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Black-tailed Flycatcher - BirdForum Opus

Alternative name: Black-tailed Myiobius

Photo by Luiz
Itatiaia National Park, Brazil, August 2011
Myiobius atricaudus


12–12·7 cm (4¾-5 in)

  • Long rictal bristles
  • Dark olive-green crown, nape and back
  • Yellow coronal patch (partially concealed)

Similar Species

Very similar to Sulphur-rumped Flycatcher with some habitat preference difference. Note the following possible differences:

  • chest / upper belly is usually paler in Black-tailed and of uniform colour. When its chest is darker than the belly, the tawny colour tends to be less dark and more restricted than in Sulphur-rumped
  • contrasting rump colour area may be larger in Black-tailed (extends further up between wings)
  • rump colour is more cream, less strongly yellow in Black-tailed
  • bill tends to be less clearly bicoloured in Black-tailed. Sulphur-rumped fairly often shows a clear pink lower mandible with a dark tip
  • Black-tailed does not show a vertical line extending downwards from the centre of the eye. Sulphur-rumped may [4]
  • mantle and wings may be paler (and less brown) than in Sulphur-rumped. (NB sources differ on this point and it's possible that it varies geographically)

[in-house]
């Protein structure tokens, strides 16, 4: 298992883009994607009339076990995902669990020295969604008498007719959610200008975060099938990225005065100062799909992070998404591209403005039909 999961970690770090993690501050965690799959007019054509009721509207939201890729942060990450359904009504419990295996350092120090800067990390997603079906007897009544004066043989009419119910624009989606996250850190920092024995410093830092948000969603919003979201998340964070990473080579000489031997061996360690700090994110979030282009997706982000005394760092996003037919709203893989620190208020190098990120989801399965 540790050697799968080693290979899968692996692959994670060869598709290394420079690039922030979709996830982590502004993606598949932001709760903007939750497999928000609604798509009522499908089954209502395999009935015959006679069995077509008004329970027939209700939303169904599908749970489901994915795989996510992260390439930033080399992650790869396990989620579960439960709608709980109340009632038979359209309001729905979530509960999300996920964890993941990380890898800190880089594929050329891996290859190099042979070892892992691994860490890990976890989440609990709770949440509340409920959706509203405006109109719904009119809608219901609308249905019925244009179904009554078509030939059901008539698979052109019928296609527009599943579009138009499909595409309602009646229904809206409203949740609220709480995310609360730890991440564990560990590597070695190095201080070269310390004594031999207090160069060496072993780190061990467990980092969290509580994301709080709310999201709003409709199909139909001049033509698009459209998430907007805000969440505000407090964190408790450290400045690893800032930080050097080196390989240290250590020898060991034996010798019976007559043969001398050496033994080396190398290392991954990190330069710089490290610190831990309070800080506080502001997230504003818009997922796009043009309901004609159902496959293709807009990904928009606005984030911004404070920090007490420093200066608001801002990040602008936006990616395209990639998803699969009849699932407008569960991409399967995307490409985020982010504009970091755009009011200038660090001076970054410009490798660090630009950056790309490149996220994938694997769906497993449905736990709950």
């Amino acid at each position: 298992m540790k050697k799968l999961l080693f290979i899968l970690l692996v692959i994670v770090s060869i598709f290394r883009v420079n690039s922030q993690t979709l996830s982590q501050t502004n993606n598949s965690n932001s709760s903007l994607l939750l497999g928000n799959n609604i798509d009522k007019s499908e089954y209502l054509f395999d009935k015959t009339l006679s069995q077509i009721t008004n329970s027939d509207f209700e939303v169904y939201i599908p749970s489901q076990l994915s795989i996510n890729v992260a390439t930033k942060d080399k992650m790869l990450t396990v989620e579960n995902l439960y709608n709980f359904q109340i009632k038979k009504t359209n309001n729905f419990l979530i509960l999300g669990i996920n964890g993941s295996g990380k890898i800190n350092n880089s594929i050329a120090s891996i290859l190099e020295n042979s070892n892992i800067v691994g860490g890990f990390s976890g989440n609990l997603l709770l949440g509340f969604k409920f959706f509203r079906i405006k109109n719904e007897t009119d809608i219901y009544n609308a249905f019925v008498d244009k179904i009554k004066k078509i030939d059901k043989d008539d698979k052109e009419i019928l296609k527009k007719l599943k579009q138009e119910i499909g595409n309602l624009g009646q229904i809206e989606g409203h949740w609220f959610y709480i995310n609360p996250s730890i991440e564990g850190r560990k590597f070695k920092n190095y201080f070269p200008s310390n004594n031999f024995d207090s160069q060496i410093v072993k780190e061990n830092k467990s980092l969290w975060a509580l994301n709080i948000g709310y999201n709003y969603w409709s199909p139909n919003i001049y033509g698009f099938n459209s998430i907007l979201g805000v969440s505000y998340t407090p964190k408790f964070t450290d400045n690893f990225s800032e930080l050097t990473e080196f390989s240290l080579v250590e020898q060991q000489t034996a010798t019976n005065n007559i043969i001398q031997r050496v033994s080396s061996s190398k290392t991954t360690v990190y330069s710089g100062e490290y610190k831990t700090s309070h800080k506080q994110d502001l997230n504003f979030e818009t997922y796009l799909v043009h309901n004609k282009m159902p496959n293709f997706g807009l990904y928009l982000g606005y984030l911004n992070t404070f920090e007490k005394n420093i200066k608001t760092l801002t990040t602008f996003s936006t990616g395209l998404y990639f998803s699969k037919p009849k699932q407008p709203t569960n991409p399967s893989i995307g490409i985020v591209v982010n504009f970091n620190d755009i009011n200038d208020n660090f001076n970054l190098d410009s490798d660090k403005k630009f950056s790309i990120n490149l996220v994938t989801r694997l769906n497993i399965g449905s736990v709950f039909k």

• tail may be darker (blacker) in Black-tailed
  • Tail is more rounded in Black-tailed; more square in Sulphur-rumped
  • Black-tailed more likely to be in edge habitats and secondary growth than Sulphur-rumped, and often near streams
  • Black-tailed has a relatively longer tail, the same length as its wings. Sulphur-rumped's tail is shorter


Central and South America:
Central America: Costa Rica, Panama
South America: Colombia, Venezuela, Ecuador, Peru, Brazil



There are 7 subspecies [1]:

Atricaudus Group

  • M. a. atricaudus: Tropical south-western Costa Rica to Panama and western Colombia
  • M. a. portovelae: Western Ecuador and extreme north-western Peru (Tumbes)
  • M. a. modestus: Eastern Venezuela (northern Bolívar)
  • M. a. adjacens: Southern Colombia (Putumayo) to eastern Ecuador, eastern Peru and western Brazil
  • M. a. connectens: North-eastern Brazil (Rio Tapajós to northern Maranhão)
  • M. a. snethlagei: North-eastern Brazil (Maranhão, Piauí, Ceará and western Bahia to south-eastern Goiás)
  • M. a. ridgwayi: "Buff-rumped Flycatcher". South-eastern Brazil (Espírito Santa and southern Minas Gerais to north-eastern Paraná)


Dry and humid forests, bushy second growth and forest borders


Their tail is often fanned.


They forage in the middle to lower levels of the trees for athropods.

Usually found singly or in pairs, sometimes in mixed species flocks.


The female constructs an untidy bell-shaped, suspended nest from fine plant fibres.


  1. Clements, J. F., T. S. Schulenberg, M. J. Iliff, D. Roberson, T. A. Fredericks, B. L. Sullivan, and C. L. Wood. 2016. The eBird/Clements checklist of birds of the world: v2016, with updates to August 2016. Downloaded from http://www.birds.cornell.edu/clementschecklist/download/
  2. Avibase
  3. Handbook of the Birds of the World Alive (retrieved May 2017)
  4. Garrigues, R. and Dean, R. (2014) The Birds of Costa Rica : A Field Guide. Cornell University Press. Second edition.

Recommended Citation

External Links

GSearch checked for 2020 platform.